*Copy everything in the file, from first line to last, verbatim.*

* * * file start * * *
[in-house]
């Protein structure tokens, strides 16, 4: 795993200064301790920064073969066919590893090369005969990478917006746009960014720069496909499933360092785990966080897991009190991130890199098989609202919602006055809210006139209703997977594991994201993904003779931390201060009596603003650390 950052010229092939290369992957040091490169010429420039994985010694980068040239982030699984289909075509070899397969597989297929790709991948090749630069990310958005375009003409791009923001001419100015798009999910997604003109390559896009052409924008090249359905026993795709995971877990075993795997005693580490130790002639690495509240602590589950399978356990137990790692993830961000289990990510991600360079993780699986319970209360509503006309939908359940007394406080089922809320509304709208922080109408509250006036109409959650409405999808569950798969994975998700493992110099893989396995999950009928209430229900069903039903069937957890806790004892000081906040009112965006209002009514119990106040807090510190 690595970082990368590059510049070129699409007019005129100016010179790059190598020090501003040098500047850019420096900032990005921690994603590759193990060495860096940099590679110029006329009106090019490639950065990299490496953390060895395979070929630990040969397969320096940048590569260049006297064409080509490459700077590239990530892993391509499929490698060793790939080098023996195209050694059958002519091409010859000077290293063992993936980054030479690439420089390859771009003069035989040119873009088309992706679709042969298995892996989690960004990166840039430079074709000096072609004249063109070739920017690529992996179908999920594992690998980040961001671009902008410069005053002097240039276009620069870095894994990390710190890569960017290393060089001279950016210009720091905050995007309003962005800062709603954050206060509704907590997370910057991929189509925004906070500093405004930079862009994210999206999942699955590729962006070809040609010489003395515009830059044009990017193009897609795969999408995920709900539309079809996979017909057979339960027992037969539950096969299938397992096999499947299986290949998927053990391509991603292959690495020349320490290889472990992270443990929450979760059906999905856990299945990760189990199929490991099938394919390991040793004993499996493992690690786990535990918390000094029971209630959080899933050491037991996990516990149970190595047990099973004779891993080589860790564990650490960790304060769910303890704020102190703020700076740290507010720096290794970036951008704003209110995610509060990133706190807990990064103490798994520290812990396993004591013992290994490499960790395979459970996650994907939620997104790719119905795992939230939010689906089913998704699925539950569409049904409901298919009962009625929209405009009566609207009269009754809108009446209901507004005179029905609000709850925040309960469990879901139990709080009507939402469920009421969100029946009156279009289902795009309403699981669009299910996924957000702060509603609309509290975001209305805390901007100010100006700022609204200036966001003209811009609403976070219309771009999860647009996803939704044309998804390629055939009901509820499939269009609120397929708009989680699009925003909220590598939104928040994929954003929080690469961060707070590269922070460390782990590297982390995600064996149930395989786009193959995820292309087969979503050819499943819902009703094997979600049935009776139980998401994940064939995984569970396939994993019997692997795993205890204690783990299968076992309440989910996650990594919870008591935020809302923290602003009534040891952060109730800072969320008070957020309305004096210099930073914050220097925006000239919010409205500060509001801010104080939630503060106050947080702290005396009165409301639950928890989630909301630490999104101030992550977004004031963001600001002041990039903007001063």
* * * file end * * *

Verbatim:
[in-house]
């Protein structure tokens, strides 16, 4: 795993200064301790920064073969066919590893090369005969990478917006746009960014720069496909499933360092785990966080897991009190991130890199098989609202919602006055809210006139209703997977594991994201993904003779931390201060009596603003650390 950052010229092939290369992957040091490169010429420039994985010694980068040239982030699984289909075509070899397969597989297929790709991948090749630069990310958005375009003409791009923001001419100015798009999910997604003109390559896009052409924008090249359905026993795709995971877990075993795997005693580490130790002639690495509240602590589950399978356990137990790692993830961000289990990510991600360079993780699986319970209360509503006309939908359940007394406080089922809320509304709208922080109408509250006036109409959650409405999808569950798969994975998700493992110099893989396995999950009928209430229900069903039903069937957890806790004892000081906040009112965006209002009514119990106040807090510190 690595970082990368590059510049070129699409007019005129100016010179790059190598020090501003040098500047850019420096900032990005921690994603590759193990060495860096940099590679110029006329009106090019490639950065990299490496953390060895395979070929630990040969397969320096940048590569260049006297064409080509490459700077590239990530892993391509499929490698060793790939080098023996195209050694059958002519091409010859000077290293063992993936980054030479690439420089390859771009003069035989040119873009088309992706679709042969298995892996989690960004990166840039430079074709000096072609004249063109070739920017690529992996179908999920594992690998980040961001671009902008410069005053002097240039276009620069870095894994990390710190890569960017290393060089001279950016210009720091905050995007309003962005800062709603954050206060509704907590997370910057991929189509925004906070500093405004930079862009994210999206999942699955590729962006070809040609010489003395515009830059044009990017193009897609795969999408995920709900539309079809996979017909057979339960027992037969539950096969299938397992096999499947299986290949998927053990391509991603292959690495020349320490290889472990992270443990929450979760059906999905856990299945990760189990199929490991099938394919390991040793004993499996493992690690786990535990918390000094029971209630959080899933050491037991996990516990149970190595047990099973004779891993080589860790564990650490960790304060769910303890704020102190703020700076740290507010720096290794970036951008704003209110995610509060990133706190807990990064103490798994520290812990396993004591013992290994490499960790395979459970996650994907939620997104790719119905795992939230939010689906089913998704699925539950569409049904409901298919009962009625929209405009009566609207009269009754809108009446209901507004005179029905609000709850925040309960469990879901139990709080009507939402469920009421969100029946009156279009289902795009309403699981669009299910996924957000702060509603609309509290975001209305805390901007100010100006700022609204200036966001003209811009609403976070219309771009999860647009996803939704044309998804390629055939009901509820499939269009609120397929708009989680699009925003909220590598939104928040994929954003929080690469961060707070590269922070460390782990590297982390995600064996149930395989786009193959995820292309087969979503050819499943819902009703094997979600049935009776139980998401994940064939995984569970396939994993019997692997795993205890204690783990299968076992309440989910996650990594919870008591935020809302923290602003009534040891952060109730800072969320008070957020309305004096210099930073914050220097925006000239919010409205500060509001801010104080939630503060106050947080702290005396009165409301639950928890989630909301630490999104101030992550977004004031963001600001002041990039903007001063």